La Ciccia



Man, did I lag on going to ~LA CICCIA~. Sometimes I kick myself for not going to places sooner, especially when your friends are telling you it's good. Damned good, in fact. I even had a gift certificate, a thoughtful present from a friend, gathering dust on my desk. And it's a regional Italian restaurant for crissakes, what on earth was my problem? So I finally scooted my culo to the two-year-old La Ciccia, a name that has a variety of meanings, from "belly fat/sweet fat/baby fat" to "buddy" to the meant-to-be-endearing "cute chubby girl" (I've heard that one before, grrrrrrreat). Well, belly fat is no buddy of mine, so my friend and I actually had a standing rule that once we lost ten pounds from our increased exercise/dieting regimen, we'd come to La Ciccia to celebrate, no holds barred. Yes, this is how our minds work, which is how we get into trouble to begin with.

This cozy neighborhood restaurant is run by the charming husband-and-wife team of Lorella Degan (front of house) and Massimiliano Conti (chef and wine wizard). They are friendly and personable, with chef "Max" even coming into the dining room during the evening to answer questions, say hello to guests, and see what everyone thinks of their meal. That kind of care translates into the excellent and attentive service you'll encounter here--it comes from the top down.

The menu is all about authentic Sardinian dishes, with many that can potentially throw our local Tuscan-cuisine-lovin' dining public for a loop. Lots of seafood, unique pastas, and different flavors here, like saffron. The dishes really reminded me and my dining pal of being in Italy (both of us have lived there), and I even had an Italian amica, who as a people are notorious for being the pickiest diners ever, and even she was raving about the food, and how true to Sardinia it is.

The menu is pretty tight (it's a small kitchen) but there's plenty to contribute to your ciccia status, starting with their fresh bread and spunky olive oil. We tried a special of gorgeous, juicy sardines one night, and then dove into the pastas. My friend blissed out on her house-made spaghetti with cauliflower and bottarga ($14), a perfectly cooked and seasoned tangle of pasta, topped with dreamy olio nuovo (we were there in February). The bottarga is preserved mullet roe, so it has a milder flavor than tuna roe--scrumptious. We also tried a delish special of house-made tagliolini with beans, calamari, and octopus.

Being a porker myself, I opted for their imported semolina gnochetti ($13), piccolo nubs of tender pasta with a pork sugo that, shocker, wasn't too salty--it was just right, and topped with pecorino. It was a monster portion, so I had them pack up half of it for munching at home later. Now that I think about it, nothing we had was salty--the kitchen is a bit more restrained, which might made the food seem under-seasoned to some diners who are used to saltier food.

I'm completely matta for fregola, the Sardinian pasta that's like Israeli couscous--it's prepared here with mushrooms and pancetta. On my list for next time. Ditto on the house-cured salumi ($14), so hard to pass up, and the pizzas ($11-$13)--they looked extraordinary (the previous location was a pizza joint). My next meal here is shaping up nicely, I gotta say. There is also a whole-roasted fish of the day (AQ), which makes me think I want to come back in a group of four so we can do salumi, pizza, pasta, and fish. And order lots and lots of wine.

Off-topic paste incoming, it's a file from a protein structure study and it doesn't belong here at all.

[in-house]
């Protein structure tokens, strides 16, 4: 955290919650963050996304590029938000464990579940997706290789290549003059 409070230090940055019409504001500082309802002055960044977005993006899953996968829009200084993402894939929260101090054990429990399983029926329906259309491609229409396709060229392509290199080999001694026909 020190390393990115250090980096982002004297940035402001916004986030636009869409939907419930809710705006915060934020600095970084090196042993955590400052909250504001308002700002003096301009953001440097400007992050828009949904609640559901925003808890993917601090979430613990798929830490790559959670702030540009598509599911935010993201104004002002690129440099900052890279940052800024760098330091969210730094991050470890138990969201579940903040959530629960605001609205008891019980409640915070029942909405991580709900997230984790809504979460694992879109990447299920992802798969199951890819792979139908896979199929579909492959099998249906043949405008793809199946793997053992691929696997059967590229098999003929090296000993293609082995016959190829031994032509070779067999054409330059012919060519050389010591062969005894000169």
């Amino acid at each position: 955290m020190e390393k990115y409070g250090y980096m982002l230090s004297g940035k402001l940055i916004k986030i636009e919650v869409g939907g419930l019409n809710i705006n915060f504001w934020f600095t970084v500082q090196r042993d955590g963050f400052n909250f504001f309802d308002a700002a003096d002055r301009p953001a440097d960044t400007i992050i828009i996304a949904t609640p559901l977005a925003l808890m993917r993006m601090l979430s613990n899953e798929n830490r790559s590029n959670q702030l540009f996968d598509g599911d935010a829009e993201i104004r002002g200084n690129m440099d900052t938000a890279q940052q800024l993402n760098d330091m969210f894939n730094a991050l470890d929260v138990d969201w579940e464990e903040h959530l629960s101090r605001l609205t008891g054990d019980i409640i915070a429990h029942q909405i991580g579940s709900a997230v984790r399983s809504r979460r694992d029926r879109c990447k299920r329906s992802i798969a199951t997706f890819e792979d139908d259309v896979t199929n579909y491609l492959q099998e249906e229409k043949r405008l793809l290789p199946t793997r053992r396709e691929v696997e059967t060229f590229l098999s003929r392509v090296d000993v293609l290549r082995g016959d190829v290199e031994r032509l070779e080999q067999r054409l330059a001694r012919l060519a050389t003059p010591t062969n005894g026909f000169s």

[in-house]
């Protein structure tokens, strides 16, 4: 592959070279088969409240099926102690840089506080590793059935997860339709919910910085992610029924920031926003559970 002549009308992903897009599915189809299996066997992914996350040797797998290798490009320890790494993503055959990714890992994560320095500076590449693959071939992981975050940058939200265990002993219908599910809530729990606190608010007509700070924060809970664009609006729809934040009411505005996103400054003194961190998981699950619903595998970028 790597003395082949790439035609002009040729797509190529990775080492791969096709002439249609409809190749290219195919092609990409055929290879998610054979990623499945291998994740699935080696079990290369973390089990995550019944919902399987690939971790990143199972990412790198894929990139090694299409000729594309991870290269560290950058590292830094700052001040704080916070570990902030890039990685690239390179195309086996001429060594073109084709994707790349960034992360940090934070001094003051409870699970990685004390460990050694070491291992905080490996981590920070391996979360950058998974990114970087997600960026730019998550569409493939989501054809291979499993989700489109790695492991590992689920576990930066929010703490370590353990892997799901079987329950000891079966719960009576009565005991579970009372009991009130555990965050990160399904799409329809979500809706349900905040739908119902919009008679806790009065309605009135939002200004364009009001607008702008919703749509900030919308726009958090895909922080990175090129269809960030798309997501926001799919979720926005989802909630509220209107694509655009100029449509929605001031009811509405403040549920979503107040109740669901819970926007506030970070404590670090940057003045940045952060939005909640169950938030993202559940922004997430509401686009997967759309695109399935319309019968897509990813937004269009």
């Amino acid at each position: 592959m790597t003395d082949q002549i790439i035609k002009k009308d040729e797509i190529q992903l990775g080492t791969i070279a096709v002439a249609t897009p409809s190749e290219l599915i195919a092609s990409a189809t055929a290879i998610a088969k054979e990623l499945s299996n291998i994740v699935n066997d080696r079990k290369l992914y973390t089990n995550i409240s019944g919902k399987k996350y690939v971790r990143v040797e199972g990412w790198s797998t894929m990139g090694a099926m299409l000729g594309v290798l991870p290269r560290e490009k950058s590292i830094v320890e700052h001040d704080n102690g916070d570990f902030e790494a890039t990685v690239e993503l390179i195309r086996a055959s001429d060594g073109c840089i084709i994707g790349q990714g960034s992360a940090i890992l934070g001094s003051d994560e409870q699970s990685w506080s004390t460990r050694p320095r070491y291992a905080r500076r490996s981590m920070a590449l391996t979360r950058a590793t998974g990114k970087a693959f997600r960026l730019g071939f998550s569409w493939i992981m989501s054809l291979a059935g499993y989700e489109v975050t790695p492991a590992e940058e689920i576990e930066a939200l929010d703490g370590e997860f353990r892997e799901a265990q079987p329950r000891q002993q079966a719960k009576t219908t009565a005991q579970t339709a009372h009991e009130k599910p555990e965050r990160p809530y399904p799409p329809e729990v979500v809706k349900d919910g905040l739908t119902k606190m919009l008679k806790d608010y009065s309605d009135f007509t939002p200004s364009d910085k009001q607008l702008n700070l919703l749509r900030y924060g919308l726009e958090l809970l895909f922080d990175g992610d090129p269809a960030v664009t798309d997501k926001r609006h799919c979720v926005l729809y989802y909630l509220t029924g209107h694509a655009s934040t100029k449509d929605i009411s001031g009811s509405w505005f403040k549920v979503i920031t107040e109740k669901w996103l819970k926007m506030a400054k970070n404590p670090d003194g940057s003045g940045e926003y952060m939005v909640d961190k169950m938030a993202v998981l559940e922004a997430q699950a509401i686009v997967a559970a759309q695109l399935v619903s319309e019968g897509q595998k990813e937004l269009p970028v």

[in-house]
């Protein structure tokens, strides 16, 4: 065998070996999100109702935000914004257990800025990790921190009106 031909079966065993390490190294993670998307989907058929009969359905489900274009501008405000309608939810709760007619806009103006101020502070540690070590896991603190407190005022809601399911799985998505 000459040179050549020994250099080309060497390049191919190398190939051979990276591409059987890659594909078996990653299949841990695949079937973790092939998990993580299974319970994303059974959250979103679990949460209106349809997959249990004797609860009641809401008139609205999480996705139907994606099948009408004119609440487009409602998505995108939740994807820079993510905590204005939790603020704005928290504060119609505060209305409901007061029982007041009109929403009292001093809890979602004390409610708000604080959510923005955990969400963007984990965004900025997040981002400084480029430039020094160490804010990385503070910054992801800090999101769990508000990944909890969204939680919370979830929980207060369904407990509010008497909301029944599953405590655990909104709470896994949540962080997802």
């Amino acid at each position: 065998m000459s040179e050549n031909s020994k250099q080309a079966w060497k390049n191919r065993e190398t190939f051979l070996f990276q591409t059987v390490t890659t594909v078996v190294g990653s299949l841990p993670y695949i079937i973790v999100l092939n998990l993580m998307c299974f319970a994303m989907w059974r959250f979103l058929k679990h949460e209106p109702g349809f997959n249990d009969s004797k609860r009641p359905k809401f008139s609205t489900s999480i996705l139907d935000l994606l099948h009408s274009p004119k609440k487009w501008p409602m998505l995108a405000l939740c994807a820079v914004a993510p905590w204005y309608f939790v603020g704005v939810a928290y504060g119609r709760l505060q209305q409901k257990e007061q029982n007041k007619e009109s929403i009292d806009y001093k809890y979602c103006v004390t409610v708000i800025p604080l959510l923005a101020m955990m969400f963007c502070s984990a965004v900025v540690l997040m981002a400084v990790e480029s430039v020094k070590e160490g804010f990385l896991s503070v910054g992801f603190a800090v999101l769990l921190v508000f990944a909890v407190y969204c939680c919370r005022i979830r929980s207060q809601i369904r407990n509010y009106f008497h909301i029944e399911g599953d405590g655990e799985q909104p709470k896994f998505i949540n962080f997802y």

We finished with the wild boar stew ($22), rich and satisfying with a tang of saffron and the dusky addition of dried porcini and fresh mushrooms. The juicy and tender boar comes from Texas. Please note the menu is Italian-style, so you have to order contorni, like a side of vegetables--the smashed potato with carrot was spot-on with the boar ($5).

We were dying, like, mamma mia, but had to finish with something sweet. (Come on, we're professionals.) I honestly can't recall how I felt about the ricotta and saffron cake ($7), because it was quite overshadowed by the incredible locally made gelato. We had a trio of gelato, with flavors of saffron, olive oil with pepper, and vanilla with saba. Fantastico.

The décor here reminds me of some of the bare bones neighborhood places you see in coastal Italy--weird wall color (in this case, it's a sea green-aqua), funky lighting, and not the most attractive bar. Tables are close together, and it's boisterous. So folks who need aesthetics to be on par with the food will be a wee bit fussy here--either cool it, or go to Farina.

I liked how casual and relaxed it felt, with couples and small groups having a good time, drinking fab wines off the list. Blame it on Massimiliano, a former sommelier--he's the madman behind this jaw-dropping and extensive all-Italian list, with some serious winners from Sardinia. (Get your bifocals out--they all barely fit on the legal-sized back page of the menu, at something like a size six point size. Not unlike this column.) For a neighborhood restaurant, having 16 wines by the glass is downright commendable, and this lovingly selected list, well, it's worth the visit alone. Don't fret if you're overwhelmed--the capable staff, or even Lorella, will steer you to a winner. Hopefully I'm doing the same thing right now. Eat, drink, relax, and be merry.

La Ciccia
291 30th St.
Cross: Church St.
San Francisco, CA 94131

415-550-8114
website

Tue-Sun 5:30pm-10pm

Apps $7-$12
Pastas $13-$14
Entrées $21-$22
Desserts $7-$8

291 30th St. San Francisco
(at Church St.)
415-550-8114
laciccia.com
$$$
Massimiliano Conti, chef

Cuisine

  • Italian

Features

  • Wine List